A new resource from the National Institute on Drug Abuse (NIDA) is aimed at helping families find treatment for addicted members. The pamphlet, “Seeking Drug Abuse Treatment: Know What to Ask,” is available as an online resource or download to print out and share.
In a press release, the NIDA director said, “Treatment options can vary considerably, and families often don’t know where to begin. This booklet highlights the treatment components that research has shown are critical for success, to help people make an informed choice during a very stressful time.”
The recommendations are based on the current best practices in drug addiction treatment. In particular, NIDA asks whether the proposed treatment is founded on scientific evidence, whether it is customized to each patient’s unique needs, and how (and when) assessment happens. They also recommend that families find out treatment duration and whether a 12-step program will be part of the care.
Unfortunately for many families, they have no basis other than guessing when it becomes apparent that a loved one needs formal help with an addiction problem. This sometimes leaves them at the mercy of what little information they can gather from their social circle or find online. With this resource, a trusted advisor has entered the fray and given them a checklist they can use to evaluate the programs on offer.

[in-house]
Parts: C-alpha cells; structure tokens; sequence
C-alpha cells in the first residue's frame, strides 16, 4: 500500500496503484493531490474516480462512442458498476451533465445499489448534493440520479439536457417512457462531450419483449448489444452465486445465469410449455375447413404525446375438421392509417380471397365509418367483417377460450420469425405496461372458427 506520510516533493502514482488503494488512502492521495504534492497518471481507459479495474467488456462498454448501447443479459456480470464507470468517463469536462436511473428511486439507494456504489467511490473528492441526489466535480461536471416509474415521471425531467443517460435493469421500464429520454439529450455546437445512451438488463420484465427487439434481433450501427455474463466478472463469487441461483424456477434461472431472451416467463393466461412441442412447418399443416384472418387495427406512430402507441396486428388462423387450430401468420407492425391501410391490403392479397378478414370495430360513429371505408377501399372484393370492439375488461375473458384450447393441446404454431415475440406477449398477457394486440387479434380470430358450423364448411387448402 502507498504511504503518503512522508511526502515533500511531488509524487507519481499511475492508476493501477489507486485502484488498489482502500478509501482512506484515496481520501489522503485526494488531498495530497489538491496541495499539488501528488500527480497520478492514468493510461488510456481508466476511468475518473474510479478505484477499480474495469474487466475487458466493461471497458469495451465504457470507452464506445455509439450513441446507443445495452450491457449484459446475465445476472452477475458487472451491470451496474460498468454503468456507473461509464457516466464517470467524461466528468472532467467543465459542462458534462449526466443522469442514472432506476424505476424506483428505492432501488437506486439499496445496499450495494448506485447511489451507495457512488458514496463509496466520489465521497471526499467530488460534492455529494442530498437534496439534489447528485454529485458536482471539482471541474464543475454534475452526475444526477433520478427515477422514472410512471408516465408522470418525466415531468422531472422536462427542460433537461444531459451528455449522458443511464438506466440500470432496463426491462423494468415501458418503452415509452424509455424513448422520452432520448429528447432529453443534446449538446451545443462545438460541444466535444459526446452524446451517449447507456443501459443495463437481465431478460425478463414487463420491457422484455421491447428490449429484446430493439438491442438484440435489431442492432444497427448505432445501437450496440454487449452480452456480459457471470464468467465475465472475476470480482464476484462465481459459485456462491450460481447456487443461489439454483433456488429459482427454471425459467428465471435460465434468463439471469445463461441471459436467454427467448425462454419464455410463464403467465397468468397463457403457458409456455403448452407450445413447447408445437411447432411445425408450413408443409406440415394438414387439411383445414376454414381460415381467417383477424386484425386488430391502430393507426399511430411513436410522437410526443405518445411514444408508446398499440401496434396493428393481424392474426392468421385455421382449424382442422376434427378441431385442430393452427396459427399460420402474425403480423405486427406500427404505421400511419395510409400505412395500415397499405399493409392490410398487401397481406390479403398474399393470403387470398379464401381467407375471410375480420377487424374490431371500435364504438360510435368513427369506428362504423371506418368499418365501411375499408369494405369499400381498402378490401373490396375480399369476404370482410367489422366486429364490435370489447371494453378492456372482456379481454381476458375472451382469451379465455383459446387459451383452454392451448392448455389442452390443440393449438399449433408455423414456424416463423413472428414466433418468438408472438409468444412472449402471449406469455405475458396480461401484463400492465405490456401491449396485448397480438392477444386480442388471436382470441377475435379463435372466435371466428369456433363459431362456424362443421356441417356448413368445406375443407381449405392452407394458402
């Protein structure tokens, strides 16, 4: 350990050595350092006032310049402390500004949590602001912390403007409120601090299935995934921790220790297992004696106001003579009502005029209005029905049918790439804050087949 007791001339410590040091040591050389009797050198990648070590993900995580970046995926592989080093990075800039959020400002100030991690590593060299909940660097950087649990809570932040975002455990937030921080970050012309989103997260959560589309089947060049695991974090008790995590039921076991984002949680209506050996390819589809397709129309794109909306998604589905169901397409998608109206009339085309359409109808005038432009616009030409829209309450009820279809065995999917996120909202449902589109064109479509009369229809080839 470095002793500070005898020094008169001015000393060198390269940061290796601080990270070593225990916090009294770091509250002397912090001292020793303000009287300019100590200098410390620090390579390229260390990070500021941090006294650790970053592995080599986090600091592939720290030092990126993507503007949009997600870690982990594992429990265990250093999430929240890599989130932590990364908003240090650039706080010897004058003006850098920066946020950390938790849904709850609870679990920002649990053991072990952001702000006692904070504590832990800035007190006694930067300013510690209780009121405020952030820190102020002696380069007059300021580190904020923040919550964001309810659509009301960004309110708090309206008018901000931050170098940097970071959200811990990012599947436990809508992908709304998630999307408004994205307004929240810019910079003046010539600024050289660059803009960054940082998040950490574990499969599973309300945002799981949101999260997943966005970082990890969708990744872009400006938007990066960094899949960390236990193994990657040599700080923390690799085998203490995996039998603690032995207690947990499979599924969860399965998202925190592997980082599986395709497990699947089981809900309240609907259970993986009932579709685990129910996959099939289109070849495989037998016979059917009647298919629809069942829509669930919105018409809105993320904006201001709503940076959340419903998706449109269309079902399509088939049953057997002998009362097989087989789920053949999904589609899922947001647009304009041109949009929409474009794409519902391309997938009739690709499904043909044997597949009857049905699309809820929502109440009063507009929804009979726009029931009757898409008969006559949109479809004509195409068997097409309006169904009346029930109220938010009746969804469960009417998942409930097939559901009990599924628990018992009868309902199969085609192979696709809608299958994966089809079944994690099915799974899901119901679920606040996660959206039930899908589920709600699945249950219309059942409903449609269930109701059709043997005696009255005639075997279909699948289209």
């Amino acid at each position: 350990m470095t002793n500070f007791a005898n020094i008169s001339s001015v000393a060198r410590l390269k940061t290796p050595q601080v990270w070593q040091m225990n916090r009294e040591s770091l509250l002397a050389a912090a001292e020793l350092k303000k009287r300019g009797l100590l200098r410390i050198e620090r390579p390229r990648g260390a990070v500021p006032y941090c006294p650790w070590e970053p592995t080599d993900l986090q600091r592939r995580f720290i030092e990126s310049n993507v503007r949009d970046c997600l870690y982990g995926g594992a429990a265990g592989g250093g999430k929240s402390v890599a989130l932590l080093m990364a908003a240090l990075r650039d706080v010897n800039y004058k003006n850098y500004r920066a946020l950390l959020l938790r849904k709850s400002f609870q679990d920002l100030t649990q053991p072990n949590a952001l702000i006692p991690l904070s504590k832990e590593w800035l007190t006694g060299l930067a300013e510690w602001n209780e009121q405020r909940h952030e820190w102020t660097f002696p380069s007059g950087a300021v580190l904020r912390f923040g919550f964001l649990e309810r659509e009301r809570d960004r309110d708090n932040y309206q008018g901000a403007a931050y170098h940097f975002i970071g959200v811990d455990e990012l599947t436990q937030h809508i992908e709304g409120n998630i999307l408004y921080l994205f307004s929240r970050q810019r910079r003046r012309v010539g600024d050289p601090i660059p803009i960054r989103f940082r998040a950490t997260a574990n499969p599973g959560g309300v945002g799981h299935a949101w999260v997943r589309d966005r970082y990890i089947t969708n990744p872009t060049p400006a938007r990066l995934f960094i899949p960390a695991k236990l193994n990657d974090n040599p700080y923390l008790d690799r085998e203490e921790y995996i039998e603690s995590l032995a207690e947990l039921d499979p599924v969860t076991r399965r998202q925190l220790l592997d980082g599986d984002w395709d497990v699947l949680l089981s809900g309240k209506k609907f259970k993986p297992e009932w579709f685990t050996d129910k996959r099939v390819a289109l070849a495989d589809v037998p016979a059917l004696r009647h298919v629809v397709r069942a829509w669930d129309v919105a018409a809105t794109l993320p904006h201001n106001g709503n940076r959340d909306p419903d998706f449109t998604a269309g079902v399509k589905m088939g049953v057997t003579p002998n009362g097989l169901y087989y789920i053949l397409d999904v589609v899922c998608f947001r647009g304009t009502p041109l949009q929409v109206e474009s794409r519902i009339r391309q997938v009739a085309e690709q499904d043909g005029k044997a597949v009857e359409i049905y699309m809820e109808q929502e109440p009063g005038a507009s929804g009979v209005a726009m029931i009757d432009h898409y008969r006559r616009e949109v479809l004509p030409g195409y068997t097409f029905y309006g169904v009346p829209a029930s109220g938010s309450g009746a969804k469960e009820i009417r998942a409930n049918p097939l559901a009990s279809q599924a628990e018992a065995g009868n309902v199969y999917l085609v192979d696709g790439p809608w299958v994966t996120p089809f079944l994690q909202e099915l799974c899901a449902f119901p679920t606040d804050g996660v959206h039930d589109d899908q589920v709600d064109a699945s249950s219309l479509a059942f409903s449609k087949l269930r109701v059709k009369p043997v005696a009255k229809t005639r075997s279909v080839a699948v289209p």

Just as important as find a good treatment program is having realistic expectations about what can, and cannot, be accomplished. The rate of relapse for most drugs quite high, and going in with the realization that addiction treatment will be a long, continual battle, helps keep families from giving up. For example, scientific studies show that three months of treatment is a likely minimum. This fact alone is a wake up for those unfamiliar with the process.
They also talk about the different therapies on offer, what each is and how it fits into the larger treatment picture.
With modern addiction treatment representing a significant investment (both in dollars and emotional stress), it only makes sense that concerned family members find out what they can about it. Having a neutral, well respected source of information is essential.